Harvests from newly developed orchards in Tonga are raising hopes for increased access to locally grown citrus fruit. Lemons, limes, sweet oranges and mandarins are all well known on the islands, but imported fruit has grown to dominate local markets in recent decades.
However, harvests from new orchards established 5 years ago under an ACIAR-supported project mark an anticipated revival of local fresh fruit production. Mandarins in particular have sold quickly, fetching good prices this year.
An initial ACIAR-supported project investigated tropical fruit crops in Fiji, Tonga and Samoa. Although that project ended in 2020, it identified citrus as an important fruit crop for development in Tonga and Samoa. Horticultural expert Professor Steven Underhill at the University of the Sunshine Coast led this work and now also leads Phase 2, which will run until 2025, and is focused solely on citrus.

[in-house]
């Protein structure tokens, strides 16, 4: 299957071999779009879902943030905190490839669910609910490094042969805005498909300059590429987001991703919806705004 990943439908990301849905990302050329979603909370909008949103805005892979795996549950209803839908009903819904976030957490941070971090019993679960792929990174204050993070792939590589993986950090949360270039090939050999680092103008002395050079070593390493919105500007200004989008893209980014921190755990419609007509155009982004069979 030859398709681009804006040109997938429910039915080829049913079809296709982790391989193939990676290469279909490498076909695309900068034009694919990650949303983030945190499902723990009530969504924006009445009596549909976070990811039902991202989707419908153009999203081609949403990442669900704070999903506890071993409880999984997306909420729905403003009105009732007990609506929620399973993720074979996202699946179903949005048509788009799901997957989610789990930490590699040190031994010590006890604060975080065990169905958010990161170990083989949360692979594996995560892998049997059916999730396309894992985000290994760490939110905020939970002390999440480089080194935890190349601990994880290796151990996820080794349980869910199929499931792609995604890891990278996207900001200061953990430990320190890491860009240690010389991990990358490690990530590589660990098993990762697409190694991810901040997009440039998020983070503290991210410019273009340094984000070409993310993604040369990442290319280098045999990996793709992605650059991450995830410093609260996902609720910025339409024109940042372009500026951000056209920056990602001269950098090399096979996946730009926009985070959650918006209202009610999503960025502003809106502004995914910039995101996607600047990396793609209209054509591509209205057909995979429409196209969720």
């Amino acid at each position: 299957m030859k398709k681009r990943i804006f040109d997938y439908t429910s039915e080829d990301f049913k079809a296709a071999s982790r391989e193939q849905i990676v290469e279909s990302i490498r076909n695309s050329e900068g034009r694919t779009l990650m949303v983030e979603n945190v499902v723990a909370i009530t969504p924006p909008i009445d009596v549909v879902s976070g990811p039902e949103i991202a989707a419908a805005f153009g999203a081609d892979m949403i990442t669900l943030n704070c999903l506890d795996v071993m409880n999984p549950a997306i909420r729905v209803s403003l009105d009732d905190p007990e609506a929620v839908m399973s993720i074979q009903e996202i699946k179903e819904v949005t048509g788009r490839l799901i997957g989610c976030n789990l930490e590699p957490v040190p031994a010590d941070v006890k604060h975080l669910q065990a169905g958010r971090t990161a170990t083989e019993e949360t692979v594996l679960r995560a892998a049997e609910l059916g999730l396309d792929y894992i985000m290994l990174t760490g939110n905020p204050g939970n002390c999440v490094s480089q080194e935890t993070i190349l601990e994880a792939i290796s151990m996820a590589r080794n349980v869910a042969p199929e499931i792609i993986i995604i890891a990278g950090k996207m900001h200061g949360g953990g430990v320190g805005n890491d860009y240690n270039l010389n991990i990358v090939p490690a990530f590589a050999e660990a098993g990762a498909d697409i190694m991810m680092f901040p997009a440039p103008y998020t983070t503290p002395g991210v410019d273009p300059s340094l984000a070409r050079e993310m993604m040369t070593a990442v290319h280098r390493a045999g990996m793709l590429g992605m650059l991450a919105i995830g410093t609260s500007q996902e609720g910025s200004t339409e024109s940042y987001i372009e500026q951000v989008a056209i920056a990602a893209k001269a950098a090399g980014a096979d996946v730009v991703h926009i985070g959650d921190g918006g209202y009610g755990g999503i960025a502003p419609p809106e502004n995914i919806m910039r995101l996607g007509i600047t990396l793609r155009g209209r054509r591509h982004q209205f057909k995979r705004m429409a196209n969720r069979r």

Professor Underhill said citrus has a comparatively long shelf life and a winter harvest provides an off-season fruit supply. They are also a diabetic-friendly fruit, which is important as almost one in 3 adults in Tonga and Samoa is estimated to suffer from diabetes. This fits with one of the project’s objectives: to get people to eat more fresh fruit.